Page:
Shipping was not a major feature on the agenda of the United Nations’ annual climate change summit until last year’s COP26 in Glasgow, when the industry came under growing pressure to adopt more ambitious decarbonisation targets.

The sector is again a key subject as leaders prepare to descend on the Egyptian resort town of Sharm el-Sheikh for COP27, with maritime-focused events on every day’s agenda but one.

For Katharine Palmer, the shipping lead for the UN’s Climate Champions Team, this year’s event is about implementing commitments made since the last gathering.

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“It’s been a year of commitments, and now it’s imperative we turn those commitments into action on the ground, so this is an implementation COP,” said Palmer. “It’s an opportunity to show the action and implementation that has been taking place.”

Officially dubbed the Conference of the Parties, the COP26 conference saw a variety of agreements and initiatives involving shipping that includes the Clydebank Declaration, setting a framework for green shipping corridors; and the creation of the First Movers Coalition, aiming to use the purchasing power of companies to push decarbonisation of hard-to-abate industries.

But it also saw countries come together to push the International Maritime Organization to target zero greenhouse gas emissions by 2050 rather than its current goal of slashing shipping’s carbon footprint by 50% at the century’s midpoint, relative to 2008 levels.

A US Department of State official recently told an industry conference that President Joe Biden aims to make shipping a highlight of COP27, particularly through the Green Shipping Challenge, a call for concrete proposals from both the private sector and governments.

But how the UN climate conference feeds into the IMO’s deliberations is again a key topic.

Spring MEPC meeting

Palmer, who is on the Climate Champions Team through a secondment from her role as global sustainability manager at UK classification society Lloyd’s Register, noted that this is the last COP before a crucial IMO committee meeting in 2023, when it is hoped the new targets will be set.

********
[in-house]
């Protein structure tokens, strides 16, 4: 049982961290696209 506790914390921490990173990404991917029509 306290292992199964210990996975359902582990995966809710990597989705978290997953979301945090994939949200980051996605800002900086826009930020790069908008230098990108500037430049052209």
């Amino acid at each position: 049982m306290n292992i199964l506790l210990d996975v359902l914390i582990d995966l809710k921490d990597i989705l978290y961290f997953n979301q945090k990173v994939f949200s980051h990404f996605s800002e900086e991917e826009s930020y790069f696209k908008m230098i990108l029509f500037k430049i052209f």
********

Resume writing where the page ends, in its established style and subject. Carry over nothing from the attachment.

What needs to be accomplished at the Marine Environment Protection Committee (MEPC)’s 80th session? Palmer said the IMO needs to adopt a new ambition that is aligned with keeping global warming at no more than 1.5C.

Katharine Palmer is shipping lead for the UN Climate Champions Team and global sustainability manager at Lloyd’s Register. Photo: Jane Russell/LISW

The Climate Champions Team also want to see the IMO adopt ambitious targets for 2030 and 2040, not just 2050, and to advance a package of midterm measures that will move the industry toward them.

And it needs to adopt guidelines that ensure shipping’s emissions are calculated on a well-to-wake basis, including the upstream emissions of fuel production.

Inspiring confidence

Palmer said the COP27 efforts by the Climate Champions Team, an initiative to bring non-state actors into the climate change discussion, have been focused on giving policymakers the confidence that those goals can be achieved.

She said the aim is to highlight the work happening in a shipping sector that is showing signals of change and heightened ambition.

Delegates line up for the COP26 Climate Conference in November 2021 in Glasgow. Photo: IAEA/Creative Commons

“So we can go to COP27 to be able to say, global shipping is a source of climate solutions. It’s no longer this hard-to-abate sector,” she said, using a term often applied to shipping to describe how difficult it is to wean off fossil fuels.

“Decarbonising shipping is both technologically possible [and] it’s economically attractive. It unlocks wider social and resilience benefits for the communities with which the maritime sector interacts.”

Palmer pointed to the momentum in the shipping industry that backs that up, such as the doubling of members in a year for the Cargo Owners for Zero Emission Vessels platform, or the 200 companies in the Getting to Zero Coalition.

The efforts of the Climate Champions Team is aimed at connecting such work by non-state actors with the work of governments, creating what she described as an “ambition loop”.

She also said it is important to “leverage synergies” between the supply and demand sides of the industry equation, with particular focus on hydrogen-based green fuels.

“This kind of sector coupling across producers and customers is going to be a critical thread that runs through COP27, so the demand voice of the shipping market is there in the green hydrogen discussions, and the green hydrogen producers have the certainty that shipping wants to buy their green hydrogen,” she said.

Palmer said that, in turn, that could help give confidence to decision-makers at the IMO by reducing uncertainty about the availability of green fuels.


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